This planet, called K2-229 b, is a metal-heavy, Mercury-like world a hair bigger than Earth. While planets like Earth, Venus and Mars have metallic cores that make up about a third of their masses, Mercury — and K2-229 b — have oversize metal cores taking up two-thirds of their masses. Researchers found the planet orbiting a star slightly cooler and smaller than the sun, 339 light-years from Earth.

K2-229 b orbits its star at 1/100th the distance between Earth and the sun, and its dayside temperature can reach 3,737 degrees F (2,058 degrees C). (Mercury, which orbits much farther out, reaches only 801 degrees F, or 427 degrees C.) K2-229 b was first spotted by the telltale wobble of its star, and then observed passing in front of the star, making it possible for researchers to glean its size. By studying the planet, researchers can learn more about where such worlds can form in star systems, or how rocky planets might evolve into cannonballs. [Newfound Alien Planet is a Metal-Heavy Cannonball]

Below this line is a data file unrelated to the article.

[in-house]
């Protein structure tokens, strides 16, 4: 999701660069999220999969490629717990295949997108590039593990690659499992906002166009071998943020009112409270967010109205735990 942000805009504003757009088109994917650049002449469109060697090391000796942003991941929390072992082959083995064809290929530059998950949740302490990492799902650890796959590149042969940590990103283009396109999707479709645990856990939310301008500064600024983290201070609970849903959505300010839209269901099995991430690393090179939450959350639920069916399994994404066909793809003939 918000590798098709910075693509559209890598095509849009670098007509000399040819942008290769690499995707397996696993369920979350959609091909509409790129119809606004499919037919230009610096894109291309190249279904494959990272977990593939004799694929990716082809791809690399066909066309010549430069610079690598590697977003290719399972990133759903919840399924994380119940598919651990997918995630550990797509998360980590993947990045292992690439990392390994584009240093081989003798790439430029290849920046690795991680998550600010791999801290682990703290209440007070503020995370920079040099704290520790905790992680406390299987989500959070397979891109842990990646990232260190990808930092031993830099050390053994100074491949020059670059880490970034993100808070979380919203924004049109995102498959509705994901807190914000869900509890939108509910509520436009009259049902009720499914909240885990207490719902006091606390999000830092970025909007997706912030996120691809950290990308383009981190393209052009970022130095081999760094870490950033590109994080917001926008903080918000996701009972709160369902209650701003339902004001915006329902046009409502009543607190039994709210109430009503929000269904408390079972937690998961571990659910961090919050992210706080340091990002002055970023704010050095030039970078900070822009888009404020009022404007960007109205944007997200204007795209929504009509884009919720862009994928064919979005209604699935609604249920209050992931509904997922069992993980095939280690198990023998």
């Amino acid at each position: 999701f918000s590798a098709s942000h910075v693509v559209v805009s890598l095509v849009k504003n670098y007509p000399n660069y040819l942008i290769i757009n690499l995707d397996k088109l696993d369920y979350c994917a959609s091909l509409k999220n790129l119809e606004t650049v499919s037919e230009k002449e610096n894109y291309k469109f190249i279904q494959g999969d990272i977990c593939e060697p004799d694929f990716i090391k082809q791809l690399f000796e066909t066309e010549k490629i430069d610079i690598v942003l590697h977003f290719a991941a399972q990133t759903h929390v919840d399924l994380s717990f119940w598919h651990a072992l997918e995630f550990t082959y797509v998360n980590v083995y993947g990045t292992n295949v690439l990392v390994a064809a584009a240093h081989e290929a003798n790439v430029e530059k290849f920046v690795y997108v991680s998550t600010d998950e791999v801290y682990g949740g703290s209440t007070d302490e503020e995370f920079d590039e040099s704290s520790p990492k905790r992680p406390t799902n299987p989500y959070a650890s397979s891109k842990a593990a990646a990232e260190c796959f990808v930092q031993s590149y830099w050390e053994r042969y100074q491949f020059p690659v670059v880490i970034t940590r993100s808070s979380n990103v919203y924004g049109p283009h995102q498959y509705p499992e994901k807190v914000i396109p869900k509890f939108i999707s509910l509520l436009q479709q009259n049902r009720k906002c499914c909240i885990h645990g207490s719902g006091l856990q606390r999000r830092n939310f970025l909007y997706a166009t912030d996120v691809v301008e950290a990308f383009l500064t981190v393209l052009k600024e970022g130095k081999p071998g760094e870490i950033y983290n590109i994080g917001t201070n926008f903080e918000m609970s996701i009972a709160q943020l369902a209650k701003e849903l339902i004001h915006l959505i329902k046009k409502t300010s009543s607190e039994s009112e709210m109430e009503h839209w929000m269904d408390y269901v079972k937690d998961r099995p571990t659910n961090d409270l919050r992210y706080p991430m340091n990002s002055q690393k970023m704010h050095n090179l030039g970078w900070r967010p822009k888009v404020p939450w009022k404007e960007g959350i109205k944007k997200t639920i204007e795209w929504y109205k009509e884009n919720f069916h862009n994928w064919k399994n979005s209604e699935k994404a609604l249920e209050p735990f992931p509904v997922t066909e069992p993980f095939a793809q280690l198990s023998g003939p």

5. (Very) distant kin

A central "lens" galaxy and four projections of the background quasar RX J1131-1231. (Image credit: Xinyu Dai/Eduardo Guerras/University of Oklahoma)

The relativistic bending of light around massive objects revealed the potential signature of trillions of free-floating planets between the size of the moon and Jupiter in a distant galaxy, marking the first evidence of planets outside the Milky Way. If that data holds true, it would suggest there might be 2,000 free-floating planets for every star in a galaxy.

When they spotted that signature, the researchers were relying on a phenomenon called gravitational lensing, where light from a background galaxy with a bright quasar at its core, 3.8 billion light-years from Earth, was bent around a foreground galaxy on its way past. By the way the light was bent — and the slight differences in four copies of the background galaxy seen ringing the foreground galaxy due to that bending — researchers were able to detect signs of the possible planets. [Einstein's Theory Helps ID First Exoplanets Outside Milky Way]

6. Spock's home

An artist's depiction of what the newly discovered planet orbiting 40 Eridani A, a star made famous by the series "Star Trek," might look like. (Image credit: Don Davis)